We were actually considering adding a checkbox for allowing the project to keep the money even if it wasn't successful, but the boss said no as it would apparently give a bad impression to backers. I don't really understand why that would be so, though.
The point of fundraising is to get enough money to have the game made instead of not made (or otherwise affect the development in a meaningful way).
Suppose a game asks for $100k. Even assuming good faith on the part of the project creator, if the project is currently sitting at $0, I have absolutely no incentive to donate to it UNLESS it's just taking preorders (as Grimoire does, and even then Clive is dumbwrong for giving IndieGoGo a 9% cut).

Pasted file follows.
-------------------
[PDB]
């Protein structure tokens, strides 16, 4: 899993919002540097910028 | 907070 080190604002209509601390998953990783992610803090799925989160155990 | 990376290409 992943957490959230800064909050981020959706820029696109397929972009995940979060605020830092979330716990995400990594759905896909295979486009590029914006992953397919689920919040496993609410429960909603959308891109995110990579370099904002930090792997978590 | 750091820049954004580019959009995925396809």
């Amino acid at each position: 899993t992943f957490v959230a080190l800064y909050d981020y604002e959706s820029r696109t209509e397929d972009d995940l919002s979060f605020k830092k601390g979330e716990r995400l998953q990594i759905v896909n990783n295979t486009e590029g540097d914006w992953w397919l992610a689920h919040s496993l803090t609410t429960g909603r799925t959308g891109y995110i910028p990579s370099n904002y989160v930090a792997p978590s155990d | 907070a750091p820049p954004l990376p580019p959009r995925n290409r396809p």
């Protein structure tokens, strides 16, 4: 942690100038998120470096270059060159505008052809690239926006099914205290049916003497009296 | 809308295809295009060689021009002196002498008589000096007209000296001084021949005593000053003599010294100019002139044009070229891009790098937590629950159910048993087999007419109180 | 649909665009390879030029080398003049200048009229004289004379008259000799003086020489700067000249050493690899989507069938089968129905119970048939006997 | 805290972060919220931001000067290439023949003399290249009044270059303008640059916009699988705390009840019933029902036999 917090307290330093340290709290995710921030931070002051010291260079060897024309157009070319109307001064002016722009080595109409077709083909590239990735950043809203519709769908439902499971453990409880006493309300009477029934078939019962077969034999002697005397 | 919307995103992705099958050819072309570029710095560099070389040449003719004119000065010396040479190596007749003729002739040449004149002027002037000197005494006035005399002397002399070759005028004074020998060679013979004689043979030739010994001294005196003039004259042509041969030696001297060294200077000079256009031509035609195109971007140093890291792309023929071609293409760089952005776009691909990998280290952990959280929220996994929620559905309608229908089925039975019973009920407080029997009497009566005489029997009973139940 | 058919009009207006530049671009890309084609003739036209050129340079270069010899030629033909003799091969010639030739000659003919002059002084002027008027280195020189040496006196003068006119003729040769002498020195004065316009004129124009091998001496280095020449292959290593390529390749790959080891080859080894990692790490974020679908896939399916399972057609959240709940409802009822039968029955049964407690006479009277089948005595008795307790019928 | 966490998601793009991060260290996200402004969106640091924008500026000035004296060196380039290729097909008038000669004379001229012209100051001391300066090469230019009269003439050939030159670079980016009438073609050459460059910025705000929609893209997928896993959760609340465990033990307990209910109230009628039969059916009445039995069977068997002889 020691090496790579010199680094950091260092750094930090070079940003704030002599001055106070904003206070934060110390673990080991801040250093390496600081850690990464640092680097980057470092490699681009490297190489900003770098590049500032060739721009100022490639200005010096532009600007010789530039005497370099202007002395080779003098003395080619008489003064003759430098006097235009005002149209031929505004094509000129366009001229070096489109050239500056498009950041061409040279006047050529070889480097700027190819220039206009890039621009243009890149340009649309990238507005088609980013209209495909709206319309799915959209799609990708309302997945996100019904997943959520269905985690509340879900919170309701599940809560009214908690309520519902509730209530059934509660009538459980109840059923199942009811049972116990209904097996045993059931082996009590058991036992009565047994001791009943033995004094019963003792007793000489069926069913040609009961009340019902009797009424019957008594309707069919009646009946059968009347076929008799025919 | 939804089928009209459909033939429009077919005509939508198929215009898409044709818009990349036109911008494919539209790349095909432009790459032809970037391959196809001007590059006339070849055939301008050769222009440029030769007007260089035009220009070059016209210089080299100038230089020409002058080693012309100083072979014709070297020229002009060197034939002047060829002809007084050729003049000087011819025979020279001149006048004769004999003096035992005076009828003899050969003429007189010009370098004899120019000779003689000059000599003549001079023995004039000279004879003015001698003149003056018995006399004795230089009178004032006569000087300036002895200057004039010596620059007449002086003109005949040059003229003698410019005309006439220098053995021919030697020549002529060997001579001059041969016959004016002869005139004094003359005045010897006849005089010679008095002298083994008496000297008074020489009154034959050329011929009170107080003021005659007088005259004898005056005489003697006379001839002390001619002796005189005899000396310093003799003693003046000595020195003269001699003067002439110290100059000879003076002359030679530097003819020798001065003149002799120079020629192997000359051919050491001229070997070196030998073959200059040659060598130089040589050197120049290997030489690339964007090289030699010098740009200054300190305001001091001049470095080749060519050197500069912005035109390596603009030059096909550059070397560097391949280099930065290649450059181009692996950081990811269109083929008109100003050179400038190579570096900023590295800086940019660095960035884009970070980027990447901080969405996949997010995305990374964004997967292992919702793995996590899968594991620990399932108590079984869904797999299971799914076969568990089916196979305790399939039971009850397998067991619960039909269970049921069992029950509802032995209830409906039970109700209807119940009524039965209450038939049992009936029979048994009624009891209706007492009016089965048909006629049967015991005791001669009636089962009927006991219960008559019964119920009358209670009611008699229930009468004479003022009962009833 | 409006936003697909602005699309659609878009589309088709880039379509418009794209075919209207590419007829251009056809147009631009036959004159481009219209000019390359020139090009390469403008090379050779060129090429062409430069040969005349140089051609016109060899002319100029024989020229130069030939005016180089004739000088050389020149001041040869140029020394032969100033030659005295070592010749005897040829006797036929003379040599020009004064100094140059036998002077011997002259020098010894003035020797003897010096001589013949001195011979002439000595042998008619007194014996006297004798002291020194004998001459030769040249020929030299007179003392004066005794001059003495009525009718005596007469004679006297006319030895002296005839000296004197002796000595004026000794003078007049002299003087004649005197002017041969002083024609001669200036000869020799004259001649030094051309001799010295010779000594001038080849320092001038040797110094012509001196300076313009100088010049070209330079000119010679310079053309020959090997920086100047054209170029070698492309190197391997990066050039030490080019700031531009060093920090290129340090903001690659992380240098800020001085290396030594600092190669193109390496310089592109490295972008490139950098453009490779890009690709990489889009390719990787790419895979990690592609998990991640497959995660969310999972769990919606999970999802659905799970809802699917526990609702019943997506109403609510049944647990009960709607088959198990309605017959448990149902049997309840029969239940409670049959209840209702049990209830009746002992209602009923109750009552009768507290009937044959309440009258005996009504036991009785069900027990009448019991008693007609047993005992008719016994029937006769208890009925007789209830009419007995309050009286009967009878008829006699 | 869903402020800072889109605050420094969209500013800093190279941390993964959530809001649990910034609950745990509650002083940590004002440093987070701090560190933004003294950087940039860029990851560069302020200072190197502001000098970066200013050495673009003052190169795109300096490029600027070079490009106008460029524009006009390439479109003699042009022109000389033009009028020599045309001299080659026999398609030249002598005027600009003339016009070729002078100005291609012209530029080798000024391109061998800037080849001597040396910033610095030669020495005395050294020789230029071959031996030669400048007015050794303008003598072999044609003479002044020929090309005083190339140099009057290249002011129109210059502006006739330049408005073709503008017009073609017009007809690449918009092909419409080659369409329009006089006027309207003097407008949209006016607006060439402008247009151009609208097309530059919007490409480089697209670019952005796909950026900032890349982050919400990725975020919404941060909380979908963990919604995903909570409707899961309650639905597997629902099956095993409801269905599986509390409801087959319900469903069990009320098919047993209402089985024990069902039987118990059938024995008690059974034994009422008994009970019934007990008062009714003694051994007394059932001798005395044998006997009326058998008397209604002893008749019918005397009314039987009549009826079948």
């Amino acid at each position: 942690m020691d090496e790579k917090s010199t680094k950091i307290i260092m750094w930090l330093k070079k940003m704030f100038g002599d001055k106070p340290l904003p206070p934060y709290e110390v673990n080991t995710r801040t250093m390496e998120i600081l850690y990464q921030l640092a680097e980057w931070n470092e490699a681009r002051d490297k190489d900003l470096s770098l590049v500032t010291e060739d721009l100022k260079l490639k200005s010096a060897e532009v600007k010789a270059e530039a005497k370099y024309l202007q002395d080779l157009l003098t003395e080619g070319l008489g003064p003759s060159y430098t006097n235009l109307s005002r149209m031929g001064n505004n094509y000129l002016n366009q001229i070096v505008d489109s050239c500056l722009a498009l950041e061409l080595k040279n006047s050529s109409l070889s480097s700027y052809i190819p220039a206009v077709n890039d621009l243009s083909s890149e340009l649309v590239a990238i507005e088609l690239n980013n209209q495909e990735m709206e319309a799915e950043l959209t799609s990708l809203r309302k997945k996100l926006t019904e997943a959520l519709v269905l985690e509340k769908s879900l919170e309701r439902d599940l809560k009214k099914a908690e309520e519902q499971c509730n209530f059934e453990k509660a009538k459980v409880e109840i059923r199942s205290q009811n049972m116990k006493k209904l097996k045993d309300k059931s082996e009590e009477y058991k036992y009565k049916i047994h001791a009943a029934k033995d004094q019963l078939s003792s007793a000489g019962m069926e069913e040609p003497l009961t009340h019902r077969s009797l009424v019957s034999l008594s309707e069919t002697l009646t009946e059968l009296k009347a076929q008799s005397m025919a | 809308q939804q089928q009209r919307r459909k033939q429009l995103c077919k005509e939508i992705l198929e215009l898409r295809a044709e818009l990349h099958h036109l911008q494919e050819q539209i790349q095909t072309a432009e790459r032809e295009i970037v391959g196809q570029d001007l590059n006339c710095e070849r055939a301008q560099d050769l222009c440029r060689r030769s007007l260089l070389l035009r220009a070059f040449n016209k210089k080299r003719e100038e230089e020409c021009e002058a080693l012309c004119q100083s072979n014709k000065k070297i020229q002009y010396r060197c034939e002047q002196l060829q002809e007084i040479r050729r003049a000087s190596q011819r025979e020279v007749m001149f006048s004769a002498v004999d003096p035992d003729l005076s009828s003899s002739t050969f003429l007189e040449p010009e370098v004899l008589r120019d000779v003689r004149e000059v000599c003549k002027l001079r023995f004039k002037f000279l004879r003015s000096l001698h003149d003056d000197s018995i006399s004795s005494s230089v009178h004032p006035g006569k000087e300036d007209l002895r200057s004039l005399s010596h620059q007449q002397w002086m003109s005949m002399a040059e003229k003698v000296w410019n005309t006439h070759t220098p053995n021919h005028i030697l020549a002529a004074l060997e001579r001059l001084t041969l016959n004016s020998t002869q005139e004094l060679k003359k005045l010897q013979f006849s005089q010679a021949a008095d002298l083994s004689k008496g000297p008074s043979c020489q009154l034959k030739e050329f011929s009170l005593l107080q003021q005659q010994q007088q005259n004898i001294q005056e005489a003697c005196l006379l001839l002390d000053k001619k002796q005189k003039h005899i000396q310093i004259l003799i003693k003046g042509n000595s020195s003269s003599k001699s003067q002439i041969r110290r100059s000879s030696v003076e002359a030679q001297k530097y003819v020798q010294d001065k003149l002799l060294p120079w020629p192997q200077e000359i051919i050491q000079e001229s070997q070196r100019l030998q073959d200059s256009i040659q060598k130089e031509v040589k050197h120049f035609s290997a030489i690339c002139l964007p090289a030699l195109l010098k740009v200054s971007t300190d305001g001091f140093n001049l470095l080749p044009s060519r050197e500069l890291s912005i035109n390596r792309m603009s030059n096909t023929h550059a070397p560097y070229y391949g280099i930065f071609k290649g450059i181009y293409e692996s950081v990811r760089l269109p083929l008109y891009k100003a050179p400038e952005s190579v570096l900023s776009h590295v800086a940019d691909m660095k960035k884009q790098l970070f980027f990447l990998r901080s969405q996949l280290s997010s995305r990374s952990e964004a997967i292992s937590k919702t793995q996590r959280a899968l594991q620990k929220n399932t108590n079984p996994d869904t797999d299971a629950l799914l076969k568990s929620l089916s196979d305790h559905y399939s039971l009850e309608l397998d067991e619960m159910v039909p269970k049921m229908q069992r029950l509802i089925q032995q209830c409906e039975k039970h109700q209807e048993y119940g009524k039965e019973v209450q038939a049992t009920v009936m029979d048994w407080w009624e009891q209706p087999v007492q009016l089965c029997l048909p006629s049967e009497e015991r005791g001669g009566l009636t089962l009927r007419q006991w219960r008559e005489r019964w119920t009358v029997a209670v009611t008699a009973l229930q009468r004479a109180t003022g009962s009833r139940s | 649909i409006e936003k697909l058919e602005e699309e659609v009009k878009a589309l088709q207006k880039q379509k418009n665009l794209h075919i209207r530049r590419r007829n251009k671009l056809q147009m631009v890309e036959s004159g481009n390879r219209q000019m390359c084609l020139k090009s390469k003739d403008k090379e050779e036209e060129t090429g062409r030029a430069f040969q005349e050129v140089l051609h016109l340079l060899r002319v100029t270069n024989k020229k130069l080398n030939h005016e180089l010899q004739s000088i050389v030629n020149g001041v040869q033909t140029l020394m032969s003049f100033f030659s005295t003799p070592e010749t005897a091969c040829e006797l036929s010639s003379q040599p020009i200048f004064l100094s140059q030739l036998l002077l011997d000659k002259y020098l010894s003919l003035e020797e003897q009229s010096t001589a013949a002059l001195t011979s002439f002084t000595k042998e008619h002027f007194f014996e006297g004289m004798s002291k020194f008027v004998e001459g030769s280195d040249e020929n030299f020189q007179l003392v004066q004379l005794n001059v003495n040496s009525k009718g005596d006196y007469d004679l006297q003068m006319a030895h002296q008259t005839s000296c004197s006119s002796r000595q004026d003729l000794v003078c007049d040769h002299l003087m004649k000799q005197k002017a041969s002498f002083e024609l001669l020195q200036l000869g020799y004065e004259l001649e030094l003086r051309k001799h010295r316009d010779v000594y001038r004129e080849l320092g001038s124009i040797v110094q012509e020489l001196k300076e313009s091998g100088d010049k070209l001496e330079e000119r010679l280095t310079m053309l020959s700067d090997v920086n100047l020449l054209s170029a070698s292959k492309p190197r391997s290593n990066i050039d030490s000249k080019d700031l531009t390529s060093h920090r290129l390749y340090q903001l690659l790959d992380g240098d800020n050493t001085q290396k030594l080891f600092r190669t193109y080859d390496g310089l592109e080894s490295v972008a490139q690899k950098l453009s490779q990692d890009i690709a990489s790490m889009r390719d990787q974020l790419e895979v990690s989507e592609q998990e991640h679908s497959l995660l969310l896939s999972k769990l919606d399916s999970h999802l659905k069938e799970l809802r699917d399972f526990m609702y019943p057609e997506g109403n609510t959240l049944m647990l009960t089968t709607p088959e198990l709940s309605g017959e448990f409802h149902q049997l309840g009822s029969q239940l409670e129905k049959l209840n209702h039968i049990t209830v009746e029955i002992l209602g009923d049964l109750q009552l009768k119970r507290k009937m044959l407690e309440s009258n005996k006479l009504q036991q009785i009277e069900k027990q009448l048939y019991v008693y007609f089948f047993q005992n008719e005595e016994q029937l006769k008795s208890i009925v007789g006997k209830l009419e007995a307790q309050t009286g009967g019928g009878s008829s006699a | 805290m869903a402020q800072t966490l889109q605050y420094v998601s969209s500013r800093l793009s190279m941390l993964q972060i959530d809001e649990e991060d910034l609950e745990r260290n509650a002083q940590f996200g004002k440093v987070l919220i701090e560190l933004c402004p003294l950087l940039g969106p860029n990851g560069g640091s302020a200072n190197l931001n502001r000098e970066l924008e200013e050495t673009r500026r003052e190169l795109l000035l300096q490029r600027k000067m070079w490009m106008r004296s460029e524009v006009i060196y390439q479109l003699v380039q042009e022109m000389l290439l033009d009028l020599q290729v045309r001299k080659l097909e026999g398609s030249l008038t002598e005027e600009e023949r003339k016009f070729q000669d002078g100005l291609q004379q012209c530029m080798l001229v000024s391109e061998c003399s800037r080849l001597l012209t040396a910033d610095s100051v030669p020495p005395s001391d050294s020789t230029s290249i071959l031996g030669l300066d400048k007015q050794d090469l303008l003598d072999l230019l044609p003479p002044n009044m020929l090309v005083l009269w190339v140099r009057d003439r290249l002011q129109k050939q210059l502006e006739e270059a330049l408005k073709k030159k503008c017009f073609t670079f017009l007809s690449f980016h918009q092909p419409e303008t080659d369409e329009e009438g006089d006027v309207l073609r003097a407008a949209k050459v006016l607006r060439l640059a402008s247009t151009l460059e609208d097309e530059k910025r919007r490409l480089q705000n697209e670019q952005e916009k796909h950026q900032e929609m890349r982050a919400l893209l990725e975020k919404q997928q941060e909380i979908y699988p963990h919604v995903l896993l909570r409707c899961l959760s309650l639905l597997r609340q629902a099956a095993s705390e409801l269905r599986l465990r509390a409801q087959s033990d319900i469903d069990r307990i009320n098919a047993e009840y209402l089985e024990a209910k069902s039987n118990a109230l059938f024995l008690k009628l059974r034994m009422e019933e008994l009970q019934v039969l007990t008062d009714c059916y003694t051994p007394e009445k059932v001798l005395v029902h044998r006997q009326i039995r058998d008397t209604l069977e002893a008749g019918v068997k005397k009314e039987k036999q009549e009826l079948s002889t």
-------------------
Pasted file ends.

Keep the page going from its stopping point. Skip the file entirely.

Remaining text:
In 2009, successful kickstarter projects asked for sums like $100 and $200, and no, I didn't leave out zeroes. It was understood that those were basically epic-long-term, sky-high-risk preorders, the game was being made anyway, and the money collected did *not* accelerate development much. But to attract big money, you need to promise to deliver a game of a particular quality within a reasonable timeframe. You are assumed to have set the minimum goal to satisfy these criteria.
If a project asks for $100k to release Tehpwnzor McAwesome the game
* by Dec 2013 and collects only $1k, it has no business keeping that $1k unless the donors were actually willing to wait well into the next century.
*I'm working on it. No project, though.